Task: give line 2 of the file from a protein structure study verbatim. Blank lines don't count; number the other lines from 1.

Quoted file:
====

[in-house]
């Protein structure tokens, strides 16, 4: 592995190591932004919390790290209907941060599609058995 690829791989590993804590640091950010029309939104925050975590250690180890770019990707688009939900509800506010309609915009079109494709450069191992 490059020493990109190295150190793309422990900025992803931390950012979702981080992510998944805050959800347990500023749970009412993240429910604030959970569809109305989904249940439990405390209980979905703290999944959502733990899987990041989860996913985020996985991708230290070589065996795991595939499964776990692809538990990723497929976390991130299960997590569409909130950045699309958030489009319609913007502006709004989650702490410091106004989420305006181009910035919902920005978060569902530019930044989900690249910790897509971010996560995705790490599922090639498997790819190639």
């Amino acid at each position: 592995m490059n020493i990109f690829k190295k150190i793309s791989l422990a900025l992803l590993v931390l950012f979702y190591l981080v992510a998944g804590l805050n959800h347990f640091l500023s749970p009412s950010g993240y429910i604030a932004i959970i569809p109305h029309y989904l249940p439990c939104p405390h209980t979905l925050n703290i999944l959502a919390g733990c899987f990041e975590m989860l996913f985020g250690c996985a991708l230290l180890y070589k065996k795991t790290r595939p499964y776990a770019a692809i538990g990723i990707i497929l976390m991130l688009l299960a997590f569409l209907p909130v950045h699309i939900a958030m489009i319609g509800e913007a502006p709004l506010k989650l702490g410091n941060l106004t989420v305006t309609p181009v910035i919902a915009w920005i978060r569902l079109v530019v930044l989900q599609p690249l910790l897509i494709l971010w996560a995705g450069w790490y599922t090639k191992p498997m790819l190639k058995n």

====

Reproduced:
């Protein structure tokens, strides 16, 4: 592995190591932004919390790290209907941060599609058995 690829791989590993804590640091950010029309939104925050975590250690180890770019990707688009939900509800506010309609915009079109494709450069191992 490059020493990109190295150190793309422990900025992803931390950012979702981080992510998944805050959800347990500023749970009412993240429910604030959970569809109305989904249940439990405390209980979905703290999944959502733990899987990041989860996913985020996985991708230290070589065996795991595939499964776990692809538990990723497929976390991130299960997590569409909130950045699309958030489009319609913007502006709004989650702490410091106004989420305006181009910035919902920005978060569902530019930044989900690249910790897509971010996560995705790490599922090639498997790819190639």